At Red Gate, our software engineers run regular “code katas”, workshops where developers practise their coding skills on simple problems, then discuss the experience afterwards as a learning exercise.
So, a while ago, I thought it might be a good idea to use the same Kata principle on UX tasks and activities. The aim is to help us:
- deliberately learn new skills (I’m very keen on “deliberate practice”, since I saw Kathy Sierra’s talk at Business of Software last year)
- sharpen the skills we don’t use that often as part of our day-to-day project work
- spend time together as a team
- share practices with people who are involved in UX activity outside of our team (for example technical authors).
We organised our first kata last week, on “Heuristic evaluation”. The session lasted 90 minutes and I thought I’d share how it worked.
Intro (10-15 min)We spent the first 10 to 15 mins reviewing the theory and methodology of heuristic evaluation, for example, when it is suitable and when it isn’t, how many evaluators you need etc. (You can read more about this here: http://www.nngroup.com/articles/how-to-conduct-a-heuristic-evaluation/)
We also reviewed the heuristics themselves, using the classic list of “10 usability heuristics for interface design” from Nielsen and the review checklist by Deniese Pierotti from Xerox. Whilst the checklist isn’t *quite* always applicable to websites, it gives a good sense of what type of issues relates the the different heuristics.
Evaluation (45 min)
Our aim was to evaluate the revamped Ryanair website. The format at this first stage was for each attendee to review the site individually. Whilst not strictly necessary, I’d prepared some user scenarios to help focus on the tasks. This meant we’d look at the same part of the site, thus increasing the number of different findings.
The scenarios used for our Heuristic evaluation Kata
Review (20 min)
I split the attendees into two groups of five, hoping to demonstrate the impact of the number of evaluators on the results. Each group discussed their findings and listed the “issues” they found. Both groups found in total between 40 and 50 problems.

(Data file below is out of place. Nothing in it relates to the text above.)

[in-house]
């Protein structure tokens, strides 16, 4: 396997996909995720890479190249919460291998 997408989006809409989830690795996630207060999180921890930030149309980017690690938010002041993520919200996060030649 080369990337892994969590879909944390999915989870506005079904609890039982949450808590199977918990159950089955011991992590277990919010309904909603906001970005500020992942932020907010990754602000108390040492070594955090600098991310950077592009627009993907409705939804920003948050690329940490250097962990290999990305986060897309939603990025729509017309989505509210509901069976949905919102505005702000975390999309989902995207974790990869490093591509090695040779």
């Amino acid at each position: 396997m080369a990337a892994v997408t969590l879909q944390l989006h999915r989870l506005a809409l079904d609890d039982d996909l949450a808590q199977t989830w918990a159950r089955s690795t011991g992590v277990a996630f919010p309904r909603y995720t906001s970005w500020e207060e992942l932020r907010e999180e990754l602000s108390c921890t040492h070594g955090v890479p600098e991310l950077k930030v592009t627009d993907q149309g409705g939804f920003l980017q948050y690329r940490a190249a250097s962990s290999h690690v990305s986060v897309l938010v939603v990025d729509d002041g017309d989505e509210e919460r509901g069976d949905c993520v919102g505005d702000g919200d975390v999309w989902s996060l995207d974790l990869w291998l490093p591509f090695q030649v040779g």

I am sure this won’t be a surprise for most of you: overall, we found that even after being revamped, the Ryanair site had a lot of usability issues. We assumed some of these are deliberately designed to be confusing for the users and trick them to buy something they didn’t anticipate (like the “travel without insurance” menu item in the country list). Some of them are just affordance issues, and could improve the site without compromising Ryanair values (like making the “book now” text in the journey planner clickable)
one page of the many we produced…
Debrief (10 min)
We took a bit of time to discuss the Kata format, and what we’d need to improve for next time.
Are you interested in those? If so say it in comments and I’ll type them all up :)
We found a large number of issues in a short amount of time, but due to time constraints, didn’t have time to prioritise them during the session. I’d forgotten about the values of heuristic evaluations, and when there are a few of you, it is really a good thing to do.
If you are lucky enough to be a group of UX practitioners in your organisation, I’d highly recommend running a kata like this. The 90 minutes were well worth it: not only did we review (in some cases, learnt ) the heuristics, but it was also fun and we had a good laugh too (often at the expense of Ryanair).
There is still some rom for improvement, though. We reckon we’d need to give access to the tools and methods to the “non-ux-ers” more time in advance, so they can be more familiar with the techniques before using them…. We’ll certainly try and do this for our next Kata: cognitive walkthroughs.
Now, I am considering whether we should send the list of issues to Ryanair… What do you reckon they’d say?